Robin Hanson has done a great job of describing the future world and economy, under the assumption that easily copied "uploads" (whole brain emulations), and the standard laws of economics continue to apply. To oversimplify the conclusion:
- There will be great and rapidly increasing wealth. On the other hand, the uploads will be in Darwinian-like competition with each other and with copies, which will drive their wages down to subsistence levels: whatever is required to run their hardware and keep them working, and nothing more.
The competition will not so much be driven by variation, but by selection: uploads with the required characteristics can be copied again and again, undercutting and literally crowding out any uploads wanting higher wages.
Some have focused on the possibly troubling aspects voluntary or semi-voluntary death: some uploads would be willing to make copies of themselves for specific tasks, which would then be deleted or killed at the end of the process. This can pose problems, especially if the copy changes its mind about deletion. But much more troubling is the mass death among uploads that always wanted to live.
What the selection process will favour is agents that want to live (if they didn't, they'd die out) and willing to work for an expectation of subsistence level wages. But now add a little risk to the process: not all jobs pay exactly the expected amount, sometimes they pay slightly higher, sometimes they pay slightly lower. That means that half of all jobs will result in a life-loving upload dying (charging extra to pay for insurance will squeeze that upload out of the market). Iterating the process means that the vast majority of the uploads will end up being killed - if not initially, then at some point later. The picture changes somewhat if you consider "super-organisms" of uploads and their copies, but then the issue simply shifts to wage competition between the super-organisms.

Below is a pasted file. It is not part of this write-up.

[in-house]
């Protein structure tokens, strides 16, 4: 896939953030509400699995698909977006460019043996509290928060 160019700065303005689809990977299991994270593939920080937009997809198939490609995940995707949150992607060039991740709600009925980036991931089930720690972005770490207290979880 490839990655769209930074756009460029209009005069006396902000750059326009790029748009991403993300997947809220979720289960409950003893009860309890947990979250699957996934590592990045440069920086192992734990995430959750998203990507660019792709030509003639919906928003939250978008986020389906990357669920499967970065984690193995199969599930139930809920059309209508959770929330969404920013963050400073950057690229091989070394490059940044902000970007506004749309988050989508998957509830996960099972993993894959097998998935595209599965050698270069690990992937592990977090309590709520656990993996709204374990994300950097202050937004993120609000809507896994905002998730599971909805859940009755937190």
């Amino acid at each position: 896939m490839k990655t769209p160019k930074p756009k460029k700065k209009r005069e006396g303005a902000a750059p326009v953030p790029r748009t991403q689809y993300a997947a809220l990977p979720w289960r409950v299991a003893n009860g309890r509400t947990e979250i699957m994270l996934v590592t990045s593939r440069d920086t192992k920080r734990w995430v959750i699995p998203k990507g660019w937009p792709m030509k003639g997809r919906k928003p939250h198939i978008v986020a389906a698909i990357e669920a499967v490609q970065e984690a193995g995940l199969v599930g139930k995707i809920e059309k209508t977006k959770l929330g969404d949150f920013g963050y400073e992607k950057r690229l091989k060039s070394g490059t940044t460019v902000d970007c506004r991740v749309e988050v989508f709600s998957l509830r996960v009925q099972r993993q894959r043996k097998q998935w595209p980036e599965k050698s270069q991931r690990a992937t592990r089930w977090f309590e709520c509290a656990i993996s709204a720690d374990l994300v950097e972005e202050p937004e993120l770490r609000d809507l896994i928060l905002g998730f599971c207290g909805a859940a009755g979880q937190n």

The only way this can be considered acceptable is if the killing of a (potentially unique) agent that doesn't want to die, is exactly compensated by the copying of another already existent agent. I don't find myself in the camp arguing that that would be a morally neutral or positive action.
The preceding would be mitigated to some extent if the uploads were happy. It's quite easy to come up with mental pictures of potential uploads living happy and worthwhile lives. But evolution/selection is the true determiner of the personality traits of uploads. Successful uploads would have precisely the best amount of pain and happiness in their lives to motivate them to work at their maximum possible efficiency.
Can we estimate what this pain/happiness balance would be? It's really tricky; we don't know exactly what work the uploads would be doing ("office work" is a good guess, but that can be extraordinarily broad). Since we are in extreme evolutionary dis-equilibrium ourselves, we don't have a clear picture of the best pain/happiness wiring for doing our current jobs today - or whether other motivational methods could be used.
But if we take the outside view, and note that this is an evolutionary processes operating on agents at the edge of starvation, we can compare this with standard Darwinian evolution. And there the picture is clear: the disequilibrium between happiness and pain in the lives of evolved beings is tremendous, and all in the direction of pain. It's far too easy to cause pain to mammals, far too hard to cause happiness. If upload selection follows broadly similar processes, their lives will be filled with pain far more than they will be filled with happiness.
All of which doesn't strike me as a good outcome, in total.